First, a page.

Three Billboards Outside Missouri: Black Bleak Comedy
Three Billboards Outside Missouri is the latest film from Director Martin McDonagh of In Bruges (2008) and Seven Psychopaths (2012) fame. Set in Ebbing Missouri, it follows the story of a woman named Mildred Hayes, played by Frances McDormand (Fargo ,1996), whom, after months have passed without a culprit in her daughter’s murder case, decides to take a stand and paints three signs with controversial messages directed at the Chief of Police (played by Woody Harrelson). When his second in command, Officer Dixon (played by Sam Rockwell), a blowhard with a violent streak, gets involved, he and Mildred square off. Three Billboards is a sharp, hysterical look at a bunch of miserable people living in a community. It’s unpredictable, has a dark tinge, and is a Black Comedy of the highest order.
Three Billboards is also a farce. The film is heavy, but it is also quite hilarious at the same time. If you’ve seen McDonagh’s other two films, then you know what to expect out of this one. The main characters are in miserable situations, and a lot of foul language is being thrown about. McDonagh’s script is full of dialogue that feels so natural and yet so shameless it’s hilarious, and helps to keep the film flowing. Characters throw insults and slurs at each other - “Why don’t you put that on your Good Morning Missouri f-ing wake up broadcast, b-?”. It features an absolute corker of a script.
The performances in Three Billboards, from start to finish, are absolute aces, too. This is an actor's movie, through and through. As Mildred, Frances McDormand is abrasive, sarcastic, and all around acts unpleasant with reason. Hers is an absolutely brilliant performance. Sam Rockwell almost steals the show, as a crazy almost unhinged racist policeman, who goes through some serious character development throughout the film. He’s throwing people out of the window, listening to music on his headphones, and generally ignoring his professional responsibilities. Rockwell’s and McDormand’s characters’ stories almost feel like separate tales at times, eventually meeting up by the end of the film. Harrelson, as Chief Willoughby, helps to bring a lot of normality. His character suffers from a lot, but Harrelson plays the role almost completely straight, and the film is better for it.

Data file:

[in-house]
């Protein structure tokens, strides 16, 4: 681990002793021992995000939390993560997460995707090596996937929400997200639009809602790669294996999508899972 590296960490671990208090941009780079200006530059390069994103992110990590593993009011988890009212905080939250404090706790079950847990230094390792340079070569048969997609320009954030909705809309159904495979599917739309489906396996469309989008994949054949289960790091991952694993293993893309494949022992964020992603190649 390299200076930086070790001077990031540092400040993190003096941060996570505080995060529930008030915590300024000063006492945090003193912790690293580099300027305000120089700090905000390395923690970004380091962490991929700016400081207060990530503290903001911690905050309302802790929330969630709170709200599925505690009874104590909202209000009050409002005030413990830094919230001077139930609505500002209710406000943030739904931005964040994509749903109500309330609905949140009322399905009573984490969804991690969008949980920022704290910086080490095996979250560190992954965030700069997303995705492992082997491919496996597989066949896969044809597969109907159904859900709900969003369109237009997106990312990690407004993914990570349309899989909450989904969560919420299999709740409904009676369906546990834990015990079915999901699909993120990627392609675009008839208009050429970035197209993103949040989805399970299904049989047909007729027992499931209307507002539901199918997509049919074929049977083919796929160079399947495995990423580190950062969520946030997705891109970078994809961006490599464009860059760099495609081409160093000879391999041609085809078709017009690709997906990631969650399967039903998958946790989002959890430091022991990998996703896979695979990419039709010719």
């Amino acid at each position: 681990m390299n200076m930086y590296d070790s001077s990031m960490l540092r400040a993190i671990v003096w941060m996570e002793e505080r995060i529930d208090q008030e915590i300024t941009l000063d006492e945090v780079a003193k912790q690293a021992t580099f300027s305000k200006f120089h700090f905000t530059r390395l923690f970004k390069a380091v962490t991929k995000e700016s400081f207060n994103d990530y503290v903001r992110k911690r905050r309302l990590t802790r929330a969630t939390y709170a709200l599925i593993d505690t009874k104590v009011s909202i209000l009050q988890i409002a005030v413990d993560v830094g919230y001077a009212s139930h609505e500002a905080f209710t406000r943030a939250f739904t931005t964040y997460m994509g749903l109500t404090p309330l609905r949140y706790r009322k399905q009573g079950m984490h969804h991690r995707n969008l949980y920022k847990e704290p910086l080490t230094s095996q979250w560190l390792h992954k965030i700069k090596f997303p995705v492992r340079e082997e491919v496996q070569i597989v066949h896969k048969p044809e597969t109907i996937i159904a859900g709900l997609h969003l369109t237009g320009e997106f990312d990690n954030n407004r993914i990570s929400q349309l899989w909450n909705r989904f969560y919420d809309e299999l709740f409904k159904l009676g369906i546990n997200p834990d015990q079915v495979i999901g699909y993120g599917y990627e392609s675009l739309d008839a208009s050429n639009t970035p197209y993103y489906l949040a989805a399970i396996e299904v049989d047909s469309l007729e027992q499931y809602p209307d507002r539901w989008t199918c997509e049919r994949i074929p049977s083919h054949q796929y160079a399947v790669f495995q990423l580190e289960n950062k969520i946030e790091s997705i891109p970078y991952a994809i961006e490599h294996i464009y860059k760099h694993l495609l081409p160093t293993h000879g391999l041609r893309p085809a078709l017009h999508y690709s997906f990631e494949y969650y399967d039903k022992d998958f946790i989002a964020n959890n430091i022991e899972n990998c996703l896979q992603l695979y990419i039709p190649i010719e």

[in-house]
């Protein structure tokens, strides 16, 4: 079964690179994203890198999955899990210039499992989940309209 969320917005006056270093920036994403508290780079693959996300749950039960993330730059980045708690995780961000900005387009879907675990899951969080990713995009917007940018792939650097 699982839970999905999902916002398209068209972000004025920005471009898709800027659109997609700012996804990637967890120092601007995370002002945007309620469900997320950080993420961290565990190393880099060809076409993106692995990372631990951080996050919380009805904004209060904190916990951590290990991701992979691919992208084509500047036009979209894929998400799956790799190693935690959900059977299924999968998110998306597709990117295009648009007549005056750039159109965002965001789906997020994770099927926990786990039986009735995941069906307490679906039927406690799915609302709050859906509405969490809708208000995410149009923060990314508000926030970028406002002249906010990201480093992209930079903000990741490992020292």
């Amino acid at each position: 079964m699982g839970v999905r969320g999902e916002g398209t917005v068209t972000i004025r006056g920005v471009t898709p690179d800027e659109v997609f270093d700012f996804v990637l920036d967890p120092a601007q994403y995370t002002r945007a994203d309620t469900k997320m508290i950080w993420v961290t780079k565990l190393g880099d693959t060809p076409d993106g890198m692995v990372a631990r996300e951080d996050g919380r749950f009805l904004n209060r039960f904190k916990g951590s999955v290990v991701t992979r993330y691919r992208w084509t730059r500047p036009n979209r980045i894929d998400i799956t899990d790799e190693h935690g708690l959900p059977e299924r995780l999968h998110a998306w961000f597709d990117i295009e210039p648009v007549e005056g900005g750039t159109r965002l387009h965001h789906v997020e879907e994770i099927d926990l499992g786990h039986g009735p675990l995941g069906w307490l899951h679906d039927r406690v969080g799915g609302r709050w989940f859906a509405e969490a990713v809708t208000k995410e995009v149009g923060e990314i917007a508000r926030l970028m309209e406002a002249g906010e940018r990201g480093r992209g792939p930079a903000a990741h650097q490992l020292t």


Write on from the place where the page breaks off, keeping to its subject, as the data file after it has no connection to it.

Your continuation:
The rest of the supporting cast comes in and out, as the plot requires: John Hawkes is Mildred’s stubborn ex-husband; Peter Dinklage is a friend who fakes a relationship with McDormand to get her out of a tight spot; and Lucas Hedges is her son, Robbie, with whom she has a “loving” relationship with. All these characters add to the overall sense of community in the film.
The cinematography is very well-lit and has a feeling of isolationism. Carter Burwell’s guitar based score is also important to the feel of the film. It sounds sad, but given the miserable situations in the film, it fits extremely well. McDonagh’s own direction shouldn’t be taken for granted either. The way he handles the actors and the setting is something I appreciate.
Come January, Three Billboards Outside Missouri is likely to receive a lot of Oscar nominations, and most of them will be well deserved. If any film this year deserves an Oscar for Best Original Screenplay, it’s Three Billboards. It’s a brilliant Black Comedy farce with some superb acting performances. It may not be for everyone, especially given the language, but I enjoyed it immensely, and it’s one of the year's best.
Playing in Hanover at the Nugget, Monday thru Friday at 4:10 and 6:40, and Saturday and Sunday at 1:30, 4:10, and 6:40.